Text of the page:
August 4, 2011 by Heather Harris
One of my readers, Sam Kee, brought up a good point in response to my blog post, “Emotions Are Not Always Your Friends.” In this post I discussed how it is important to control our emotions, so as not to let them get the best of us and cause unnecessary destruction in our lives and relationships. However, Sam commented,
“…Instead of seeking to “control” your emotions, what if you “aligned” your emotions? Align them with/toward a higher purpose, like God’s will, for example…”
His comment completely changed my perspective. Although we should seek to control our emotions and maintain a balance in our lives between emotion and logic, that doesn’t necessarily mean that we can. As humans, we will fail. We can’t expect to be able to completely control our naturally sinful selves. So first and foremost, we should align ourselves with Christ-like attitudes and beliefs, so that our emotions, our thoughts, and our actions will then, consequently, fall in line behind them (hopefully).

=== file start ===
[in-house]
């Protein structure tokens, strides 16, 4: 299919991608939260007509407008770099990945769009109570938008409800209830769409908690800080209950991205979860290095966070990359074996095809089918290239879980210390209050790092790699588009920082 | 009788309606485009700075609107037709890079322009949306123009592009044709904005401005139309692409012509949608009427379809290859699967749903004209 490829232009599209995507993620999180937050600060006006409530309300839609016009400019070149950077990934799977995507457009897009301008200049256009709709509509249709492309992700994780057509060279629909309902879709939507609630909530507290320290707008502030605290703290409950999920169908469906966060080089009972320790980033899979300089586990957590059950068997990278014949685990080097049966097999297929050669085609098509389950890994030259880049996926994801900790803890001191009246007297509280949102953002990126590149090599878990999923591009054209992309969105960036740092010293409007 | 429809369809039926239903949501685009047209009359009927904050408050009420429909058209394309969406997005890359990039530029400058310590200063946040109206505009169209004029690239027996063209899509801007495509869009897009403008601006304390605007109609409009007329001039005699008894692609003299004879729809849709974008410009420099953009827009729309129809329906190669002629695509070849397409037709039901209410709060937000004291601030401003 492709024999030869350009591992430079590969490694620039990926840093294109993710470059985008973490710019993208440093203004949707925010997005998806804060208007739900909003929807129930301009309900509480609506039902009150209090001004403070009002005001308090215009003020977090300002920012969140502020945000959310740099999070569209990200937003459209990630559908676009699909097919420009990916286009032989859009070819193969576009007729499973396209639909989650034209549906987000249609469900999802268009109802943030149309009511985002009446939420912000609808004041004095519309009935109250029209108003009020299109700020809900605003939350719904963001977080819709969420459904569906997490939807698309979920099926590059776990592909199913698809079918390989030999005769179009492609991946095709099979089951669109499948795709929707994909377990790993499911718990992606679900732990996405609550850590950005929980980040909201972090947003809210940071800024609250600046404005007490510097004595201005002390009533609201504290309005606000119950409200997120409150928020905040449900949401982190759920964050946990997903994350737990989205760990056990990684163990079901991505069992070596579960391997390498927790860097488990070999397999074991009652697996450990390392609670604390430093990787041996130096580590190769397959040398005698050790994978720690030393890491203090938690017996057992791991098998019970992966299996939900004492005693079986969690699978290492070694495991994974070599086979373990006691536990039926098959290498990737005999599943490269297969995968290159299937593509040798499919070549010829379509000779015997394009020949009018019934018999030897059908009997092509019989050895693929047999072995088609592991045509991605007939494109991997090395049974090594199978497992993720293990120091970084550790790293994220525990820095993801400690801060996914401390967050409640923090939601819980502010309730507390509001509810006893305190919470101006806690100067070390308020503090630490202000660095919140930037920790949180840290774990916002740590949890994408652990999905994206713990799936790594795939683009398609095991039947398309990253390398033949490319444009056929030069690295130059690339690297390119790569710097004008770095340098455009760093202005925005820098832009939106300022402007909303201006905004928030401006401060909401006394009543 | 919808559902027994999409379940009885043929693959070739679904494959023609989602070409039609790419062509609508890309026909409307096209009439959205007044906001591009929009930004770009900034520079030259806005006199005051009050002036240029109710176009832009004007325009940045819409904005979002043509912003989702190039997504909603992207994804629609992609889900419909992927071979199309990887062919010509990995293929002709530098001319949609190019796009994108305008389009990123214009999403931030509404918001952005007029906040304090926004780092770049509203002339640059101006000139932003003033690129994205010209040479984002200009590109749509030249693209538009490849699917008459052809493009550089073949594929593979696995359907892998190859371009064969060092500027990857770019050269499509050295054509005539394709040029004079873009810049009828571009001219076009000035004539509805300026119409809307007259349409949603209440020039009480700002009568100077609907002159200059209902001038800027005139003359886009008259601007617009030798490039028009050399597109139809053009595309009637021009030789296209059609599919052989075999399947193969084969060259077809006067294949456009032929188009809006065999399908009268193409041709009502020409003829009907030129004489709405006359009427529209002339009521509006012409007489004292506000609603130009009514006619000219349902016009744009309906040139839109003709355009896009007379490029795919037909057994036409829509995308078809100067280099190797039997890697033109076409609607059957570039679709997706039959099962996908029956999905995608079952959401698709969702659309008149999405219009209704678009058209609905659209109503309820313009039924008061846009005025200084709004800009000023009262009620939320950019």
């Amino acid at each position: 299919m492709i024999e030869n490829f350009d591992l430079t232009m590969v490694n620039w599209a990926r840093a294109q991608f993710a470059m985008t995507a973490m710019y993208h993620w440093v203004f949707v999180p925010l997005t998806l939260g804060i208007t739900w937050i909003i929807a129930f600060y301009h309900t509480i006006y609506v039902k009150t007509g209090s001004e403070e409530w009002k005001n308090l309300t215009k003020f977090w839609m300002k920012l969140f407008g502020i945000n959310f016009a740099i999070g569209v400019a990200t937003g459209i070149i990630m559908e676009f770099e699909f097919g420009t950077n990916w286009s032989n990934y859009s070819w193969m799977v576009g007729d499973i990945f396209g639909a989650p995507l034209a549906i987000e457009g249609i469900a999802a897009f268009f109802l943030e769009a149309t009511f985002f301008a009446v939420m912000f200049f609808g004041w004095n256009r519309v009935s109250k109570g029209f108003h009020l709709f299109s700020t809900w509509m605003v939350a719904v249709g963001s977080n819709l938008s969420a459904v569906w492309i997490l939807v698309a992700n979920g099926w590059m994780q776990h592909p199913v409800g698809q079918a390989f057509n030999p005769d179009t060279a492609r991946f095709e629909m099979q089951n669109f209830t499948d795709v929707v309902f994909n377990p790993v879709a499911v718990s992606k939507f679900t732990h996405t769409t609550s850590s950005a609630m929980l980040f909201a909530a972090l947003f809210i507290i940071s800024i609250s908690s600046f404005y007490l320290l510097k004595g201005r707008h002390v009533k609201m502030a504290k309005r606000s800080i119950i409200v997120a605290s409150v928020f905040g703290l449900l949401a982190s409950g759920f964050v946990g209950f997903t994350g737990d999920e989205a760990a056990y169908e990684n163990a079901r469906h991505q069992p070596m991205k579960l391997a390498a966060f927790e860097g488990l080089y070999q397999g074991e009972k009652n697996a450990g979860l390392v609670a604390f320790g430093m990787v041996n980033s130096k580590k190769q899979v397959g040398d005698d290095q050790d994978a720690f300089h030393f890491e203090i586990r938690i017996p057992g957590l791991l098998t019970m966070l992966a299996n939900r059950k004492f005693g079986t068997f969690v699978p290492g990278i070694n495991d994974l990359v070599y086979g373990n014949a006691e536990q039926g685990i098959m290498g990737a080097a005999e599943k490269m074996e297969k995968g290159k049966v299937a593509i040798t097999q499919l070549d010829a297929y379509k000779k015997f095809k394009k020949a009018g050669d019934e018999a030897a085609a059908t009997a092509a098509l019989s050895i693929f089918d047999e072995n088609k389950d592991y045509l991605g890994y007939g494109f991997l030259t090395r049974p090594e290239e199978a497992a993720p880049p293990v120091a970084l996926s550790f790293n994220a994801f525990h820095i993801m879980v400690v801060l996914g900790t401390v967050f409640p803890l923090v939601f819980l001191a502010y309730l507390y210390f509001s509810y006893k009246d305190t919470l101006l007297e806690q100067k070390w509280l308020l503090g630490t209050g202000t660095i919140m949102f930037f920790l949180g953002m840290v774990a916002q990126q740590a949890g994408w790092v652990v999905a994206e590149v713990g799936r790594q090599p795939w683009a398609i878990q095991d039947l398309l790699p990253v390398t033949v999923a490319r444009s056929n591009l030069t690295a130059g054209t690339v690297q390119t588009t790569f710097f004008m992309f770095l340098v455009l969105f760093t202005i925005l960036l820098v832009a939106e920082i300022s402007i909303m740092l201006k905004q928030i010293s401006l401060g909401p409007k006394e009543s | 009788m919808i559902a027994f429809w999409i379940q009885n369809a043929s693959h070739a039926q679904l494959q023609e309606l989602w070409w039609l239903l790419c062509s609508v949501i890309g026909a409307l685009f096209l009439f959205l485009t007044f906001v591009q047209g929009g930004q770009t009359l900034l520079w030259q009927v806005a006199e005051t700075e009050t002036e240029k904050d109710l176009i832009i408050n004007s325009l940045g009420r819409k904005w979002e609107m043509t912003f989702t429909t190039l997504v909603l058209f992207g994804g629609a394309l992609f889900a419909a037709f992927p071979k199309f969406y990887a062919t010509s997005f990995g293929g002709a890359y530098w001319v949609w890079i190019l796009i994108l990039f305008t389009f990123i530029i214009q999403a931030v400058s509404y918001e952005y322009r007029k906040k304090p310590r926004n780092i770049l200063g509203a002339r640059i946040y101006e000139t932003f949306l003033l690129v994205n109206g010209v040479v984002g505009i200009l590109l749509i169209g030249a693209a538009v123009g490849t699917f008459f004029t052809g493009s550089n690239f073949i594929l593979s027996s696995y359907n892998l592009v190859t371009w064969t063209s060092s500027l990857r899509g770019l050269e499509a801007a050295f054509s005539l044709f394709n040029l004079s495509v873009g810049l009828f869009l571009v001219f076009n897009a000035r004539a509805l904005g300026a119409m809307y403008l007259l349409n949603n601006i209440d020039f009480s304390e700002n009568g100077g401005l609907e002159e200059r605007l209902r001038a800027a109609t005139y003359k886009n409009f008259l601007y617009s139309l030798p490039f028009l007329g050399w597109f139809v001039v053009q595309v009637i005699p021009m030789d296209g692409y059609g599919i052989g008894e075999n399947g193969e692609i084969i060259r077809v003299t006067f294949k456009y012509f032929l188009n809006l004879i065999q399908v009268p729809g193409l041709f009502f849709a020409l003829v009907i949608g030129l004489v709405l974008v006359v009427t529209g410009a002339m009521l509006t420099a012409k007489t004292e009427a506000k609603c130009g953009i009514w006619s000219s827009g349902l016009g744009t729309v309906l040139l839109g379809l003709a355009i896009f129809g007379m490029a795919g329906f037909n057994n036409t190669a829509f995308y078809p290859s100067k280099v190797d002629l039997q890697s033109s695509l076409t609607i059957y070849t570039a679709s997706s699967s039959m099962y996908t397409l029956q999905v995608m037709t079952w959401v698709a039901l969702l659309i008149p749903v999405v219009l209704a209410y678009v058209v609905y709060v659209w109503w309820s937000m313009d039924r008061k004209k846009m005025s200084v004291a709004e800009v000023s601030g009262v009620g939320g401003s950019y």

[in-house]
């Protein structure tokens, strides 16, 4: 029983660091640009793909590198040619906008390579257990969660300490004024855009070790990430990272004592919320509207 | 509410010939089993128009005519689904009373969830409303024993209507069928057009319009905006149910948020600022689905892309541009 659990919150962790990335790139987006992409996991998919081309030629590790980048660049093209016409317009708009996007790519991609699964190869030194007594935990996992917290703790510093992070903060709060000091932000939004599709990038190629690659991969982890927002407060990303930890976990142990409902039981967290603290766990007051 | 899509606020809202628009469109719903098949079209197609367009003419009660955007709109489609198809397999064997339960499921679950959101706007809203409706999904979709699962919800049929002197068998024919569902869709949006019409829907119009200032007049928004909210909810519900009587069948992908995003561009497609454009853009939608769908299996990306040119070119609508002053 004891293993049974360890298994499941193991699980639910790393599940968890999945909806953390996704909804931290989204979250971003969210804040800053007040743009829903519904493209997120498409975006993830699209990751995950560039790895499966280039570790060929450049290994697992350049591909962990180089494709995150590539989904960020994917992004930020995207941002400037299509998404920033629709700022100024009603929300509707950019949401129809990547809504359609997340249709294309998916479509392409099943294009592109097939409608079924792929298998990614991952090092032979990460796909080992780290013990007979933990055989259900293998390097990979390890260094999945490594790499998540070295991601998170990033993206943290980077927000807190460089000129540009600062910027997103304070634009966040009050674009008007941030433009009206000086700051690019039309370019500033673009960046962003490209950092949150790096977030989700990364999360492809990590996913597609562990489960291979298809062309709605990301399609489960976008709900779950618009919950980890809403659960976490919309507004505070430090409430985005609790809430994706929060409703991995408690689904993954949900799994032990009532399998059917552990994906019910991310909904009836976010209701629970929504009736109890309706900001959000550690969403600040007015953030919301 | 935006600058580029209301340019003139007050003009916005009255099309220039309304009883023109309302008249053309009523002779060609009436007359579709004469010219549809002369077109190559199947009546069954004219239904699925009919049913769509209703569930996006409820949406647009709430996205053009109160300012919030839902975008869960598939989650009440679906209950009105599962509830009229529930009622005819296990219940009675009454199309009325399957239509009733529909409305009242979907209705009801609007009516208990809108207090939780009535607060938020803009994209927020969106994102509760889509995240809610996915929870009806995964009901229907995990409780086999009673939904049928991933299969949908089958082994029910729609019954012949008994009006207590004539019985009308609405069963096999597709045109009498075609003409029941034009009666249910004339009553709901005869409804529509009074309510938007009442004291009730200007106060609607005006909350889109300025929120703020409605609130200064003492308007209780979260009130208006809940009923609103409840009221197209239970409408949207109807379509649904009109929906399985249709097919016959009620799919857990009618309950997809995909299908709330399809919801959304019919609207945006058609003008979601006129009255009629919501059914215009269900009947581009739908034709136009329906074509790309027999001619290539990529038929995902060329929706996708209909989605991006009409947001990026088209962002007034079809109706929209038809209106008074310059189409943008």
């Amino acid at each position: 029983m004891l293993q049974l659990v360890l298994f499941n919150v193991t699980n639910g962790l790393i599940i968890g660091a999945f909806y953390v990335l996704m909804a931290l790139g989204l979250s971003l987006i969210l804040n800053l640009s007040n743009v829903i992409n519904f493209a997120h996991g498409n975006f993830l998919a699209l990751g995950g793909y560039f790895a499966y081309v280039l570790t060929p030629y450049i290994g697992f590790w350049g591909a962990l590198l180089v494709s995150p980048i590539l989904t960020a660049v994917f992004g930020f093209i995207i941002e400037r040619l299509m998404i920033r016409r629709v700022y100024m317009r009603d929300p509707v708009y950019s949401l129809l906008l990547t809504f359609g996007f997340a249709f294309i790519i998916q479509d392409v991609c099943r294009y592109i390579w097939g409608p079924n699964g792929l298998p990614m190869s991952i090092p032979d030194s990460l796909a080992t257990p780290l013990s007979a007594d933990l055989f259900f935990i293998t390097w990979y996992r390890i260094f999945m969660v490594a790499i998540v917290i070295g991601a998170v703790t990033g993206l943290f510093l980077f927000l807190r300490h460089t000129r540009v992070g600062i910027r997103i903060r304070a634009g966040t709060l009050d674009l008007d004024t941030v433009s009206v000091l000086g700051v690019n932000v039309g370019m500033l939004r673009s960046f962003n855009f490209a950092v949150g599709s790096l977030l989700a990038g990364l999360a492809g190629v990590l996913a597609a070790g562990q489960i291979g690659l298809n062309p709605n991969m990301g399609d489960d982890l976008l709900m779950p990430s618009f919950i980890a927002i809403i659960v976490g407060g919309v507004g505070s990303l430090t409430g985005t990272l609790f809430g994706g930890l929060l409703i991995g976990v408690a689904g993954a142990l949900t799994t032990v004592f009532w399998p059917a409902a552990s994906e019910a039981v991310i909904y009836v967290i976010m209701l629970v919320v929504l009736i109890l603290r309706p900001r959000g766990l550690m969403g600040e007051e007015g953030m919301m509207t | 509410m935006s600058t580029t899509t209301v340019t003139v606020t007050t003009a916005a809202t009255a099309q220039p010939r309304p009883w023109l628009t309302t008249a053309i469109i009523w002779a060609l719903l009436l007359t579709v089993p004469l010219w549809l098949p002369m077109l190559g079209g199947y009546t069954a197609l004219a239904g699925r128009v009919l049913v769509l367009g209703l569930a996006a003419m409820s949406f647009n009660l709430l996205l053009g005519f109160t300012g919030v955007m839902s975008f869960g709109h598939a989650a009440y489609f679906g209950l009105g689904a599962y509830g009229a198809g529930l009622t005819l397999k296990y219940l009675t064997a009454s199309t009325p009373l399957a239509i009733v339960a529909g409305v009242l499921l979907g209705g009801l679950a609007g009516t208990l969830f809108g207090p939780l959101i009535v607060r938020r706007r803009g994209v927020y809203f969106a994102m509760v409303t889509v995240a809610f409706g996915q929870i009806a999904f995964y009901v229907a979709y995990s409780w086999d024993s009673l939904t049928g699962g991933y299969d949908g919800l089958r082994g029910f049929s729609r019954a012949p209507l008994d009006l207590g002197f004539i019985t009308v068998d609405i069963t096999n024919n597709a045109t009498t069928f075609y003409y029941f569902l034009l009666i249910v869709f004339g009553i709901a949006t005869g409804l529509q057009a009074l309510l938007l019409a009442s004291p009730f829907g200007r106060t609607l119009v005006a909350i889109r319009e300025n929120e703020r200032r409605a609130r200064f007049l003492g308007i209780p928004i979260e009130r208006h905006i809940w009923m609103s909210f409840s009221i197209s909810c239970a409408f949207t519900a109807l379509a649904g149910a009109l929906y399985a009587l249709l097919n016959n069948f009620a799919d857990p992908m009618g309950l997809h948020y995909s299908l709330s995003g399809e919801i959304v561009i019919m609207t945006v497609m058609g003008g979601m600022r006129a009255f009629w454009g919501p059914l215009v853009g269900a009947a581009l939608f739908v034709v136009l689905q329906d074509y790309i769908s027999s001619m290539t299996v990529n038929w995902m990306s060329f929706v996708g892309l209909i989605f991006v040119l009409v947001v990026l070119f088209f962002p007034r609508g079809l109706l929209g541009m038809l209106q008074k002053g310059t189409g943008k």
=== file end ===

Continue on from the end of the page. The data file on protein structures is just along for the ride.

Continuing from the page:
For example, Christ had many outbursts of emotion, such as when he got angry with the money-changers in the temple (Matt. 21:12). This was a healthy, righteous burst of anger in alignment with whole-hearted commitment to God’s will. God didn’t want money-changers in the church, so Christ got angry about it. So should we align our thought processes and emotions with the things that God wants for us.
Does this mean that we should strive for a balance that stifles self-serving, manipulative emotions and lets loose emotions that mean to further the Kingdom of Christ? I would say no. All emotions still must be reined in. Even emotions with good intentions, if let run wild, will still cause destruction if we fail to keep control of them. This is also not to say that we should bottle up emotions that are self-indulgent. Instead, we should let them go. They are not worth our time and energy, and will only lead us into destruction both personally and relationally.
But again, we are human, and because of this, we will fail in this area. We are emotional beings. So is God, and He understands that our sinful natures will sometimes cause something that was meant for good to go bad. He loves us for what we are, forgiving us of our sins when we ask it of him. Aren’t we lucky to have an emotional, loving, and merciful God?